Prana (प्राण, prāṇa) is the Sanskrit for "breath" (from the root prā "to fill", cognate to Latin plenus "full"). It is one of the five organs of vitality or sensation, viz. prana "breath", vac "speech", caksus "sight", shrotra "hearing", and manas "thought" (nose, mouth, eyes, ears and mind; (ChUp. 2.7.1).
In Vedantic philosophy, it is the notion of a vital, life-sustaining force of living beings and vital energy, comparable to the Chinese notion of Qi. Prana is a central concept in Ayurveda and Yoga where it is believed to flow through a network of fine subtle channels called nadis. The Pranamaya-kosha is one of the five Koshas or "sheaths" of the Atman
Prana was first expounded in the Upanishads, where it is part of the worldly, physical realm, sustaining the body and the mother of thought and thus also of the mind. Prana suffuses all living forms but is not itself the Atman or individual soul. In the Ayurveda, the Sun and sunshine are held to be a source of Prana.
In Yoga, the three main channels of prana are the Ida, the Pingala and the Sushumna. Ida relates to the left side of the body, terminating at the left nostril and pingala to the right side of the body, terminating at the right nostril. In some practices, alternate nostril breathing balances the prana that flows within the body. When prana enters a period of uplifted, intensified activity, the Yogic tradition refers to it as Pranotthana.
The Five Pranas
In Ayurveda, the Prana is further classified into subcategories, referred to as pranas. According to Hindu philosophy these are the vital principles of basic energy and subtle faculties of an individual that sustain physiological processes. There are five pranas or vital currents in the Hindu system:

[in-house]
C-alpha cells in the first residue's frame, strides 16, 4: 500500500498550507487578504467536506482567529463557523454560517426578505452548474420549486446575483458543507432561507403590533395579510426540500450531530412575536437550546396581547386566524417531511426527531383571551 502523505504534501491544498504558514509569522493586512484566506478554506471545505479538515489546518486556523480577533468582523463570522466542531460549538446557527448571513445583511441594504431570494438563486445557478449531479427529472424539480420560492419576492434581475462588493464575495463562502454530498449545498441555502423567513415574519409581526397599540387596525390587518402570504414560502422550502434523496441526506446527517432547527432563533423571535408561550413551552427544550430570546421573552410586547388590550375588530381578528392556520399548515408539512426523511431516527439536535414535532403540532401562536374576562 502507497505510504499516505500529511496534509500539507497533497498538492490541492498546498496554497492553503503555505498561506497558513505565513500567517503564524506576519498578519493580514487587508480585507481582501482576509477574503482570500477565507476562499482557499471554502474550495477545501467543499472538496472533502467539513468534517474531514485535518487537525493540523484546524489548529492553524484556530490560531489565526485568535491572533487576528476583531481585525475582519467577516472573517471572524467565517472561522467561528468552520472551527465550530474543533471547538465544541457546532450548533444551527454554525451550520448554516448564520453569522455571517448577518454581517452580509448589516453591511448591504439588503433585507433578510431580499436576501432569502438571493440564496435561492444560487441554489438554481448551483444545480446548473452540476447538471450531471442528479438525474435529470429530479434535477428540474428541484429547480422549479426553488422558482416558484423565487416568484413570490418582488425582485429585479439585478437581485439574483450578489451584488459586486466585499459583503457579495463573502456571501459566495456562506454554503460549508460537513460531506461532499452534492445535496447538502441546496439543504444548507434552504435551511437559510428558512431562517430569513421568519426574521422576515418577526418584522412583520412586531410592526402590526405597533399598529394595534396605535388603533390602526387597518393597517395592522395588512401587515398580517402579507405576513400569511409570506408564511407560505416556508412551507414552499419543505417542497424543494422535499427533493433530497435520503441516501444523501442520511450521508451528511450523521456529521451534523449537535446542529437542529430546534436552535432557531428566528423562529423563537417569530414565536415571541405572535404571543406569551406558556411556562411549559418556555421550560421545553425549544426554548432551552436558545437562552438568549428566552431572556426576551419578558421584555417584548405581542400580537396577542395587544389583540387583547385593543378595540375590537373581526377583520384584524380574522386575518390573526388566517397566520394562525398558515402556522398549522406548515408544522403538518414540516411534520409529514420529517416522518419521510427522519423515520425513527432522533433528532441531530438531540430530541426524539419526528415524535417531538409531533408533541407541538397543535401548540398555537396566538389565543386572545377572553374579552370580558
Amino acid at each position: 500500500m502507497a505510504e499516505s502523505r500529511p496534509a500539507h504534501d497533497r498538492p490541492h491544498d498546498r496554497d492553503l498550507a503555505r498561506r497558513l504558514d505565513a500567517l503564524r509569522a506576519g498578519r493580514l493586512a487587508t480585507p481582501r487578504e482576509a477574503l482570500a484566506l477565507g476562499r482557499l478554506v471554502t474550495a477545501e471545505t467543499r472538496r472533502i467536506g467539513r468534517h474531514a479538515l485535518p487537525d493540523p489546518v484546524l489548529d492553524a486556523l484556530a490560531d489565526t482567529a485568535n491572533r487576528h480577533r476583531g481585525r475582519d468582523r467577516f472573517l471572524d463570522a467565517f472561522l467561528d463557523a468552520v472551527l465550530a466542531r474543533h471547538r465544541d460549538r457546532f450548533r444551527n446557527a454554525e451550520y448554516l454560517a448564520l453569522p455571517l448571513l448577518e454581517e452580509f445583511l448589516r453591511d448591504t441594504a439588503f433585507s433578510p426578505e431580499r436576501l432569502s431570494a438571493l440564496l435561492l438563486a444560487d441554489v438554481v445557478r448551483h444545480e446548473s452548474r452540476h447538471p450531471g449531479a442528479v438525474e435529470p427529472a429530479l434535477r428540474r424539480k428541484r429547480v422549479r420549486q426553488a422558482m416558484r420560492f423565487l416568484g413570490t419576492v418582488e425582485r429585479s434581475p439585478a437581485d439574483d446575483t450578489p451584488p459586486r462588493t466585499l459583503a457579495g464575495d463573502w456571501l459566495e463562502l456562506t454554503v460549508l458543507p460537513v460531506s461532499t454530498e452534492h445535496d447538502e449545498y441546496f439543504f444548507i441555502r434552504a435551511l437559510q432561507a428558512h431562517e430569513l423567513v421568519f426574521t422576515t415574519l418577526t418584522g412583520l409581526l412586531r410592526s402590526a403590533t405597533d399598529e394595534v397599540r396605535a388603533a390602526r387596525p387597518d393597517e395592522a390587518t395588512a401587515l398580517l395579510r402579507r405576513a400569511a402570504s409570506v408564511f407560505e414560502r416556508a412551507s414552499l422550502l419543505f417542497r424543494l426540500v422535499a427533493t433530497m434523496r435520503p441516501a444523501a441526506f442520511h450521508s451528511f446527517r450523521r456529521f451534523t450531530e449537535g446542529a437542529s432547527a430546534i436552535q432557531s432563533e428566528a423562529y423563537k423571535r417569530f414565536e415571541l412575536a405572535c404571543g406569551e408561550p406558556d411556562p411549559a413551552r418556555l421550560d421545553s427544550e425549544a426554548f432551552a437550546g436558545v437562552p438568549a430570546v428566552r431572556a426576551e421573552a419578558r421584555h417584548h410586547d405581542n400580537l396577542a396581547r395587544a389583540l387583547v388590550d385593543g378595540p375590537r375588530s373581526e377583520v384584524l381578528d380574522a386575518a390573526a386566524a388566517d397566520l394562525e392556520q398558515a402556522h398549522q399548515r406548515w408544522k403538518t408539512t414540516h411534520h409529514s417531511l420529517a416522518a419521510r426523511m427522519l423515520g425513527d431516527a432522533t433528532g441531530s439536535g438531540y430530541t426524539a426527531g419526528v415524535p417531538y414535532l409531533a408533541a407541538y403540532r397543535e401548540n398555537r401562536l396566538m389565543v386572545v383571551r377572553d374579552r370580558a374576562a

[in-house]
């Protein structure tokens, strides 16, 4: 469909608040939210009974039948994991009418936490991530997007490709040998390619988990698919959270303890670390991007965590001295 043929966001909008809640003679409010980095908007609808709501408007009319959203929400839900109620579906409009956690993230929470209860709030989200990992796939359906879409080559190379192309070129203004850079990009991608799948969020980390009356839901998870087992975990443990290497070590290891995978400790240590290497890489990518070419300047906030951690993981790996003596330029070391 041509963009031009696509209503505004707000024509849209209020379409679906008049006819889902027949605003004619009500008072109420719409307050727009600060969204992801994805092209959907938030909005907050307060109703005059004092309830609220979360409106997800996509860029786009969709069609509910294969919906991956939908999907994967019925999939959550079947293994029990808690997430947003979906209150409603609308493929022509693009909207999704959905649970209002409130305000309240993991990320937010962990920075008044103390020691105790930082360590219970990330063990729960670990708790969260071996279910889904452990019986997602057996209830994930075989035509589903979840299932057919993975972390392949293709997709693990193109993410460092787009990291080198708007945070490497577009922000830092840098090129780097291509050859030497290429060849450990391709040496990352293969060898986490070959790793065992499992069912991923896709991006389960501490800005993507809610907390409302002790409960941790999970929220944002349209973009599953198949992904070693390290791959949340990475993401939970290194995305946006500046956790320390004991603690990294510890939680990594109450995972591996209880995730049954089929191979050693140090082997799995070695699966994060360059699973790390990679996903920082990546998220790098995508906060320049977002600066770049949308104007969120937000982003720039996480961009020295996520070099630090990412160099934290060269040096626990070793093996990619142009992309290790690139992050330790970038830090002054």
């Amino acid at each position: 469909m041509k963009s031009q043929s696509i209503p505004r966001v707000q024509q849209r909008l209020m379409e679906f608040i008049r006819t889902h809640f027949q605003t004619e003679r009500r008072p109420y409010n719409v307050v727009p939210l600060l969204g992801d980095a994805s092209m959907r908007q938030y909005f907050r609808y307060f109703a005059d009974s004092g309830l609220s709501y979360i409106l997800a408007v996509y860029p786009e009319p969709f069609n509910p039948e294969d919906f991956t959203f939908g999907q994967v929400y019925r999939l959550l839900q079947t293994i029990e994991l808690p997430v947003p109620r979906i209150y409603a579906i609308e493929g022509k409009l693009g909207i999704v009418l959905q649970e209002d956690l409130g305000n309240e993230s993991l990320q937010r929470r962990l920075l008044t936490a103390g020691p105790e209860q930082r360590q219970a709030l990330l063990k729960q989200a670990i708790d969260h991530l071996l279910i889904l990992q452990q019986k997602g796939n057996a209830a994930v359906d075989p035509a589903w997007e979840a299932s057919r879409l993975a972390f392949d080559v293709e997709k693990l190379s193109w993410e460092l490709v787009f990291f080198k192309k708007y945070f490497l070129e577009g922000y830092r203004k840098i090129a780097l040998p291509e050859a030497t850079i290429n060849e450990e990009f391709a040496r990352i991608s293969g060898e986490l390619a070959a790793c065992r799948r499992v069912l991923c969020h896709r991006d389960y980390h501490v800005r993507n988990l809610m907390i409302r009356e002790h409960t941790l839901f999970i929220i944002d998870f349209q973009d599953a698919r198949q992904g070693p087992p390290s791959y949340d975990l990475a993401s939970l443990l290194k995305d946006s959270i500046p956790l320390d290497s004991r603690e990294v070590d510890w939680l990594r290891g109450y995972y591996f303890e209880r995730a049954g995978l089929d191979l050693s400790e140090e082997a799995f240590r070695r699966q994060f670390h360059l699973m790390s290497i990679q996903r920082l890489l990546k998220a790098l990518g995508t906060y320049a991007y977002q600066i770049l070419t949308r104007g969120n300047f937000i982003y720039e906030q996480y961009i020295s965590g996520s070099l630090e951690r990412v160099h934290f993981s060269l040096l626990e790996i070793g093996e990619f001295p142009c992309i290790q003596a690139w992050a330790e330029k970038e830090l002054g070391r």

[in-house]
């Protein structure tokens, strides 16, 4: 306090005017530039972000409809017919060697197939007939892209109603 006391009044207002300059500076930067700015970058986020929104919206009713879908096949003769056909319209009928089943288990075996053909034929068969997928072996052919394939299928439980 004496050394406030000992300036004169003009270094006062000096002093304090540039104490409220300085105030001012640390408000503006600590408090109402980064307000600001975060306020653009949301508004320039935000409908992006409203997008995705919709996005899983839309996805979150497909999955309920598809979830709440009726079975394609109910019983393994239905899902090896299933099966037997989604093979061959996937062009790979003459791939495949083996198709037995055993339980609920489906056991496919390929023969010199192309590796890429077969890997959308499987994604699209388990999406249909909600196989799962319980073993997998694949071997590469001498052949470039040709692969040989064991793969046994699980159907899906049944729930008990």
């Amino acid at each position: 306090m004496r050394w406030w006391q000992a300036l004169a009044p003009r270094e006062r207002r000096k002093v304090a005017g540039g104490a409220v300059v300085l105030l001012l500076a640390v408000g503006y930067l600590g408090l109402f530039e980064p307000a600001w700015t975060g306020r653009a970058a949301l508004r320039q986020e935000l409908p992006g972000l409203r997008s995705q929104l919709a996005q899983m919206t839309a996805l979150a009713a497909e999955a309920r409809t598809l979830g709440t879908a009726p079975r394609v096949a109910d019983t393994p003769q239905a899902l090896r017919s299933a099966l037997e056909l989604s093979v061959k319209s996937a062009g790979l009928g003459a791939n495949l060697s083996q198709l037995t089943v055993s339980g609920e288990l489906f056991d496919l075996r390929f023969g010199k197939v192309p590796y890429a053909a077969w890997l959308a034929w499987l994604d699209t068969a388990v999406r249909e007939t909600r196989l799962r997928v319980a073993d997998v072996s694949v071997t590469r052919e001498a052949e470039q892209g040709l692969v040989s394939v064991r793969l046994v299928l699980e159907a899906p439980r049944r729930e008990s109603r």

- Prana : Responsible for the beating of the heart and breathing. Prana enters the body through the breath and is sent to every cell through the circulatory system.
- Apana : Responsible for the elimination of waste products from the body through the lungs and excretory systems.
- Udana : Responsible for producing sounds through the vocal apparatus, as in speaking, singing, laughing, and crying. Also it represents the conscious energy required to produce the vocal sounds corresponding to the intent of the being. Hence Samyama on udana gives the higher centers total control over the body.
- Samana : Responsible for the digestion of food and cell metabolism (ie. the repair and manufacture of new cells and growth). Samana also includes the heat regulating processes of the body. Auras are projections of this current. By meditational practices one can see auras of light around every being. Yogis who do special practise on samana can produce a blazing aura at will.
- Vyana : Responsible for the expansion and contraction processes of the body, eg. the voluntary muscular system.
Pranayama is the practice in which the control of prana is achieved (initially) from the control of one's breathing. According to Yogic philosophy the breath, or air, is merely a gateway to the world of prana and its manifestation in the body. In yoga, pranayama techniques are used to control the movement of these vital energies within the body, which is said to lead to an increase in vitality in the practitioner. The practice of these techniques is not trivial, and Kason (2000) mentions circumstances where pranayama techniques might disrupt the balance of a person's life.
- Sovatsky, Stuart (1998) Words from the Soul: Time, East/West Spirituality, and Psychotherapeutic Narrative. Suny Series in Transpersonal and Humanistic Psychology, New York: State University of New York Press.
- Rammurti S. Mishra Yoga Sutras : The Textbook of Yoga Psychology
- Kason, Yvonne (2000) Farther Shores: Exploring How Near-Death, Kundalini and Mystical Experiences Can Transform Ordinary Lives. Toronto: HarperCollins Publishers; Revised edition.